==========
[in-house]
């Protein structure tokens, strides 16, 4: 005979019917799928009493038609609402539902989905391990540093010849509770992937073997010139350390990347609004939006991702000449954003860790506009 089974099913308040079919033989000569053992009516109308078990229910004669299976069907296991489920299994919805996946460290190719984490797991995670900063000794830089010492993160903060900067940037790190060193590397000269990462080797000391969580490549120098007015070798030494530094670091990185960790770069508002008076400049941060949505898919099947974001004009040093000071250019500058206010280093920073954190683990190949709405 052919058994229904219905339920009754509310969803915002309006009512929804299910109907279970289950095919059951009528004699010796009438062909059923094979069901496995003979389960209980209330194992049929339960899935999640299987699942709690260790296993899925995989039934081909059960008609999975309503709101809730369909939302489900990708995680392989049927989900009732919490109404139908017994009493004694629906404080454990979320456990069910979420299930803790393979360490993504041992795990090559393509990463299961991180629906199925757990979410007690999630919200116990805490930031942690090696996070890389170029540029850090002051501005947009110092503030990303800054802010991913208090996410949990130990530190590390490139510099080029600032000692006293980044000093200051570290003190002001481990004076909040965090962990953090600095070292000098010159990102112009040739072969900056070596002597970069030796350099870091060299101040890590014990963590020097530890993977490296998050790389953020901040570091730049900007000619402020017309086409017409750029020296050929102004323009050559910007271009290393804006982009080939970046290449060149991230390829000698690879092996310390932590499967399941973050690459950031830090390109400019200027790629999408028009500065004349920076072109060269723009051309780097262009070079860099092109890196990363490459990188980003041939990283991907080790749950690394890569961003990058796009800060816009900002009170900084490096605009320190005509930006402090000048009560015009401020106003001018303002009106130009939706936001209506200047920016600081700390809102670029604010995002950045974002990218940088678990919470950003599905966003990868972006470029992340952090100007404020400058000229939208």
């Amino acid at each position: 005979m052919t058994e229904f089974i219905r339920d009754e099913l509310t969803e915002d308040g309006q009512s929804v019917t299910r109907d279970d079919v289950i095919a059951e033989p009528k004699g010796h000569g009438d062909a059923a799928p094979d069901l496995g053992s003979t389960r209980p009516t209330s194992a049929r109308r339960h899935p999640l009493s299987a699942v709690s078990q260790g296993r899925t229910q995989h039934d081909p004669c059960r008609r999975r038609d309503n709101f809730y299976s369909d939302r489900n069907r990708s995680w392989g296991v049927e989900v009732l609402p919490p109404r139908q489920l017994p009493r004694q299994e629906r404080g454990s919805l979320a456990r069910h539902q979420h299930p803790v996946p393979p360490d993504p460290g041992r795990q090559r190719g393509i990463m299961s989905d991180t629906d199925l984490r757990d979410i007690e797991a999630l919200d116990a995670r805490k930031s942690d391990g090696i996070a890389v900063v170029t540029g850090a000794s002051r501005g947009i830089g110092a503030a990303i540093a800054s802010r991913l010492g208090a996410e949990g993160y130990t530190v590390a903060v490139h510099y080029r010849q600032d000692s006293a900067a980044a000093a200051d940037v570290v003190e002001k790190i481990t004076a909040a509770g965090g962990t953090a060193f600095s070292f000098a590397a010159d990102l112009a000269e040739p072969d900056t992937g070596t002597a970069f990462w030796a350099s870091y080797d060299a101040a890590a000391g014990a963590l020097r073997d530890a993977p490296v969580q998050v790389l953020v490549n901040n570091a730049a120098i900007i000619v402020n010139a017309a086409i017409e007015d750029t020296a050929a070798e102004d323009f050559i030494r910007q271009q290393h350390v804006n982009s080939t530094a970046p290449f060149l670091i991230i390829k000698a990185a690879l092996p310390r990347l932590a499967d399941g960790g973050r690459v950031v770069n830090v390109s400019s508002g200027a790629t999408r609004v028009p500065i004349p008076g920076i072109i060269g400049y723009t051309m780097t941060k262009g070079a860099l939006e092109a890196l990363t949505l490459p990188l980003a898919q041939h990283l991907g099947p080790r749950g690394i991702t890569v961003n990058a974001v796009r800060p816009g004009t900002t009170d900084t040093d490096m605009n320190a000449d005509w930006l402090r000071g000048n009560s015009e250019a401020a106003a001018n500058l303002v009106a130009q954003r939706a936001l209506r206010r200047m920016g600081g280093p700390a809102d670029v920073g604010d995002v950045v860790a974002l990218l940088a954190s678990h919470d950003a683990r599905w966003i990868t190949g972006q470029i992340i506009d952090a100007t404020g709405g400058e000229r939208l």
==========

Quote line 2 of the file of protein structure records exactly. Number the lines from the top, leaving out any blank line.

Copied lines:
């Protein structure tokens, strides 16, 4: 005979019917799928009493038609609402539902989905391990540093010849509770992937073997010139350390990347609004939006991702000449954003860790506009 089974099913308040079919033989000569053992009516109308078990229910004669299976069907296991489920299994919805996946460290190719984490797991995670900063000794830089010492993160903060900067940037790190060193590397000269990462080797000391969580490549120098007015070798030494530094670091990185960790770069508002008076400049941060949505898919099947974001004009040093000071250019500058206010280093920073954190683990190949709405 052919058994229904219905339920009754509310969803915002309006009512929804299910109907279970289950095919059951009528004699010796009438062909059923094979069901496995003979389960209980209330194992049929339960899935999640299987699942709690260790296993899925995989039934081909059960008609999975309503709101809730369909939302489900990708995680392989049927989900009732919490109404139908017994009493004694629906404080454990979320456990069910979420299930803790393979360490993504041992795990090559393509990463299961991180629906199925757990979410007690999630919200116990805490930031942690090696996070890389170029540029850090002051501005947009110092503030990303800054802010991913208090996410949990130990530190590390490139510099080029600032000692006293980044000093200051570290003190002001481990004076909040965090962990953090600095070292000098010159990102112009040739072969900056070596002597970069030796350099870091060299101040890590014990963590020097530890993977490296998050790389953020901040570091730049900007000619402020017309086409017409750029020296050929102004323009050559910007271009290393804006982009080939970046290449060149991230390829000698690879092996310390932590499967399941973050690459950031830090390109400019200027790629999408028009500065004349920076072109060269723009051309780097262009070079860099092109890196990363490459990188980003041939990283991907080790749950690394890569961003990058796009800060816009900002009170900084490096605009320190005509930006402090000048009560015009401020106003001018303002009106130009939706936001209506200047920016600081700390809102670029604010995002950045974002990218940088678990919470950003599905966003990868972006470029992340952090100007404020400058000229939208």